Fantastic, intelligent, full of humour exhibition. I am a fan of Li and dreaming to have such professional exhibitions here in Poland.
    Lot of diferrent objecst joined together by an invisible, magic thread. I think there is a lot of things that can be sold and not enough these creating dreams…

  • tanya telford – T

    re: boreds comment:

    very London?, im not finding myself feeling naturally comfortable with what im seeing in the photos, looks a bit grim, this could be for all sorts of reasons though, including trying to judge an exhibition through photos or lighting etc,

  • bored…

    Hi Tanya,

    I don’t have a full list of exhibitors but from what I can see from the pictures there are at least 6 contributors who are based in London and several more who I think graduated from the RCA. The vast majority of the rest seem to be Dutch or graduates of Eindhoven during Edelkoort’s last few years at the Academy.

    I welcome any suggestions to the contrary.

    Of course the selection of works is very personal to Edelkoort as she has been championing this type of design/designers. Perhaps this show is more ‘end of and era’ than ‘future generation’.

    B.

  • tanya telford – T

    thanks B,

    from the photos i recognise a few of the pieces. Seems sad to think of this show as marking the end of an era when so many people will have worked so hard on various things. For me perhaps this show is an example of how important context is and what happens when many things are taken out of their context or indeed how they would been seen in a different environment or in a different “light” (english saying, i think).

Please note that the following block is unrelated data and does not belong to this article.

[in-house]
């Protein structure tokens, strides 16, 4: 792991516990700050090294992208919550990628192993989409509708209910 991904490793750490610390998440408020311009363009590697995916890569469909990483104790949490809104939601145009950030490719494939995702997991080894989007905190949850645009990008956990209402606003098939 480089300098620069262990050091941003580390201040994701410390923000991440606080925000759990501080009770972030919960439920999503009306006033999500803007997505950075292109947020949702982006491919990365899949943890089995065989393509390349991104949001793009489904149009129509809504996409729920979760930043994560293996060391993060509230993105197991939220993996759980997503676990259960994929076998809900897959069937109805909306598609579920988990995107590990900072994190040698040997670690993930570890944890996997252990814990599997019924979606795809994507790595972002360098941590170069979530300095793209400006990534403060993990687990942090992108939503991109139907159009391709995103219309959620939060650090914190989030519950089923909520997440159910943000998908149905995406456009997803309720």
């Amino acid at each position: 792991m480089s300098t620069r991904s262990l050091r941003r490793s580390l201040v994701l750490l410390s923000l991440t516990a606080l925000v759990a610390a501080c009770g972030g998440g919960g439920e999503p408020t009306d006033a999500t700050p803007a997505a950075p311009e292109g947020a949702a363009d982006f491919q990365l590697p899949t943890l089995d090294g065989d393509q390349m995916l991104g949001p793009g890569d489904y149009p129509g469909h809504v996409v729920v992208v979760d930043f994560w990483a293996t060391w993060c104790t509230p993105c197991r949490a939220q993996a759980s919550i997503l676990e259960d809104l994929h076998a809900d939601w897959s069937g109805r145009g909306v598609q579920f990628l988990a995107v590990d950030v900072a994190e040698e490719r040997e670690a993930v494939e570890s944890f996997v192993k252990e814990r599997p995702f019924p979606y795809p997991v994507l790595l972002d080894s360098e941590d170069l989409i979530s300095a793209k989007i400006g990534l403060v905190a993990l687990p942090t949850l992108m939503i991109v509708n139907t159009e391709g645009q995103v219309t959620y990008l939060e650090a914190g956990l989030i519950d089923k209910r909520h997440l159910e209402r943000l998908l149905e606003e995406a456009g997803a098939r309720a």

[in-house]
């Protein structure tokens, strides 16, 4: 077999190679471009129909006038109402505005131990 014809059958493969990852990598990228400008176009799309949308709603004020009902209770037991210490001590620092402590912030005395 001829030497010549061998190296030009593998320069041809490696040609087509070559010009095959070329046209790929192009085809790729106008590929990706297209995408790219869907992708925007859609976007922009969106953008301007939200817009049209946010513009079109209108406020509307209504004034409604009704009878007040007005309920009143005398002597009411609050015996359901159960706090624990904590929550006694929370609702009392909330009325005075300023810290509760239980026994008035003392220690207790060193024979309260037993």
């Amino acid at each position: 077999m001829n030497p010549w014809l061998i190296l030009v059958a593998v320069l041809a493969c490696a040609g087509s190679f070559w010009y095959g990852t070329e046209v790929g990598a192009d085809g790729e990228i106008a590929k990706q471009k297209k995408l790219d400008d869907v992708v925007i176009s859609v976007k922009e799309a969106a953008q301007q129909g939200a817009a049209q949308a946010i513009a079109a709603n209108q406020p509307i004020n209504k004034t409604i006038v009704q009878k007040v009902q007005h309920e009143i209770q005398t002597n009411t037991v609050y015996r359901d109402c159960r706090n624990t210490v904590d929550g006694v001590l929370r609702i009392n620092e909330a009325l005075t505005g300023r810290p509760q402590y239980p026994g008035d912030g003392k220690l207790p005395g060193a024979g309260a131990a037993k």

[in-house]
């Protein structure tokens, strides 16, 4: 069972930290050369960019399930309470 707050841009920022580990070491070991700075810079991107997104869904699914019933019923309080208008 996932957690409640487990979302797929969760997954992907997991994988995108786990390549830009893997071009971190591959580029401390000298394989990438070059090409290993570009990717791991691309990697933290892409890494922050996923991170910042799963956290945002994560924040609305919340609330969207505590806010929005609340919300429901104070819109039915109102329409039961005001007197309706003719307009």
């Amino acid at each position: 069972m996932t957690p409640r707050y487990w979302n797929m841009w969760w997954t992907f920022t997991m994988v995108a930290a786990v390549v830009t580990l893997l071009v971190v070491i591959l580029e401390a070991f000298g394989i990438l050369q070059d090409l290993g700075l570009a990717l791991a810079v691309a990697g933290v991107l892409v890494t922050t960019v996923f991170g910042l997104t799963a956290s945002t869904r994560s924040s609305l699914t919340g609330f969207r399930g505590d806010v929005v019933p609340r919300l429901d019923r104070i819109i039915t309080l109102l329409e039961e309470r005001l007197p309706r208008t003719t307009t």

I have to say i am only guessing as i have not seen the show plus im reading the photos from a very visual perspective. I wonder what people who have seen the show think?

  • James Peters

    Oh christ, I am amazed that 21-21 has entertained this work and this woman, when will people wake up and see that it’s all vacuous, pretentious , anti- intelligent, pig swill..

    this work belongs at best in a landfill site – an embarrassment for Issey, the Miyake Foundation and Noriko.

    Please – STOP

    JPP

  • tanya telford – T

    I didn’t know Issey Miyake Foundation is involved, his studio were kind enough to take a look at my graduation work when i was in Tokyo, I hold him & his studio, work etc in very high regard, yikes,

  • tanya telford – T

    forgot – see above, and in context – I met them 9, 10 yearsish ago,

  • http://www.asdfghjkl.com asdfghjkl

    @bored

    I’m curious do you walk around art galleries and question why are they exhibiting old artworks? Can’t slightly ‘dated’ thngs still be relevent? Or is it a clean slate every year for you?

    What’s your rush?

  • public image ltd.

    “To break with a materialistic mentality, replacing it with the modest materialization of earth-bound and recomposed matter.”

    ….and then to sell at ridiculously inflated over the top prices. how does this work? very very much at odds with itself.

    I’m really glad James Peters comment passed the moderator.

    and this being the future? how out of touch and misguided can one be!

  • Blixa

    This woman perpetuates waste